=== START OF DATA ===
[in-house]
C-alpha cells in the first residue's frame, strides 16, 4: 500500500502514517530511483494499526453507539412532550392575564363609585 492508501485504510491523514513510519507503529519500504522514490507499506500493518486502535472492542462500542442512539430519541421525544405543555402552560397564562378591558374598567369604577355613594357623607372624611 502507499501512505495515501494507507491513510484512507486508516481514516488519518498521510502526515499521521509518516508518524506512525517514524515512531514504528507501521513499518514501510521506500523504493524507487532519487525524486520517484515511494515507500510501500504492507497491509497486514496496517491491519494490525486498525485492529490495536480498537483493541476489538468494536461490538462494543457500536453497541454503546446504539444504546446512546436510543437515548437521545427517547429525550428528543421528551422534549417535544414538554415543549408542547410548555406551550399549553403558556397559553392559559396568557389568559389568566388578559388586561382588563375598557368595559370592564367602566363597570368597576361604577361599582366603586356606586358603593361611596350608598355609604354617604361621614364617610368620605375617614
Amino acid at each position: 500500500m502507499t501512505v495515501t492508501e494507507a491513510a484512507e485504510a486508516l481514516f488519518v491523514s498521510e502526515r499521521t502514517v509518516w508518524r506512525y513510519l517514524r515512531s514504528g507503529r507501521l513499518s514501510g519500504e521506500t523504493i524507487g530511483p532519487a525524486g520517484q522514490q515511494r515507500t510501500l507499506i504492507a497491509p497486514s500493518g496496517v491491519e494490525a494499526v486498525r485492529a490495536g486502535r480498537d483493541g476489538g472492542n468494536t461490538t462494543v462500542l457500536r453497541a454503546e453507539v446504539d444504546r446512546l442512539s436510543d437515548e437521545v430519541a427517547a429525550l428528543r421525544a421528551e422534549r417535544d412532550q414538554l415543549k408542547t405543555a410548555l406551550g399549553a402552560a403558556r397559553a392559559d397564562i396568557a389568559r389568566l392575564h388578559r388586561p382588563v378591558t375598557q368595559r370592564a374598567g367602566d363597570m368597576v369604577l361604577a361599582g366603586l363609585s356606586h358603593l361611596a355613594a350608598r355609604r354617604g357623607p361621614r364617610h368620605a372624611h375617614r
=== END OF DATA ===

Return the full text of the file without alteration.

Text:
[in-house]
C-alpha cells in the first residue's frame, strides 16, 4: 500500500502514517530511483494499526453507539412532550392575564363609585 492508501485504510491523514513510519507503529519500504522514490507499506500493518486502535472492542462500542442512539430519541421525544405543555402552560397564562378591558374598567369604577355613594357623607372624611 502507499501512505495515501494507507491513510484512507486508516481514516488519518498521510502526515499521521509518516508518524506512525517514524515512531514504528507501521513499518514501510521506500523504493524507487532519487525524486520517484515511494515507500510501500504492507497491509497486514496496517491491519494490525486498525485492529490495536480498537483493541476489538468494536461490538462494543457500536453497541454503546446504539444504546446512546436510543437515548437521545427517547429525550428528543421528551422534549417535544414538554415543549408542547410548555406551550399549553403558556397559553392559559396568557389568559389568566388578559388586561382588563375598557368595559370592564367602566363597570368597576361604577361599582366603586356606586358603593361611596350608598355609604354617604361621614364617610368620605375617614
Amino acid at each position: 500500500m502507499t501512505v495515501t492508501e494507507a491513510a484512507e485504510a486508516l481514516f488519518v491523514s498521510e502526515r499521521t502514517v509518516w508518524r506512525y513510519l517514524r515512531s514504528g507503529r507501521l513499518s514501510g519500504e521506500t523504493i524507487g530511483p532519487a525524486g520517484q522514490q515511494r515507500t510501500l507499506i504492507a497491509p497486514s500493518g496496517v491491519e494490525a494499526v486498525r485492529a490495536g486502535r480498537d483493541g476489538g472492542n468494536t461490538t462494543v462500542l457500536r453497541a454503546e453507539v446504539d444504546r446512546l442512539s436510543d437515548e437521545v430519541a427517547a429525550l428528543r421525544a421528551e422534549r417535544d412532550q414538554l415543549k408542547t405543555a410548555l406551550g399549553a402552560a403558556r397559553a392559559d397564562i396568557a389568559r389568566l392575564h388578559r388586561p382588563v378591558t375598557q368595559r370592564a374598567g367602566d363597570m368597576v369604577l361604577a361599582g366603586l363609585s356606586h358603593l361611596a355613594a350608598r355609604r354617604g357623607p361621614r364617610h368620605a372624611h375617614r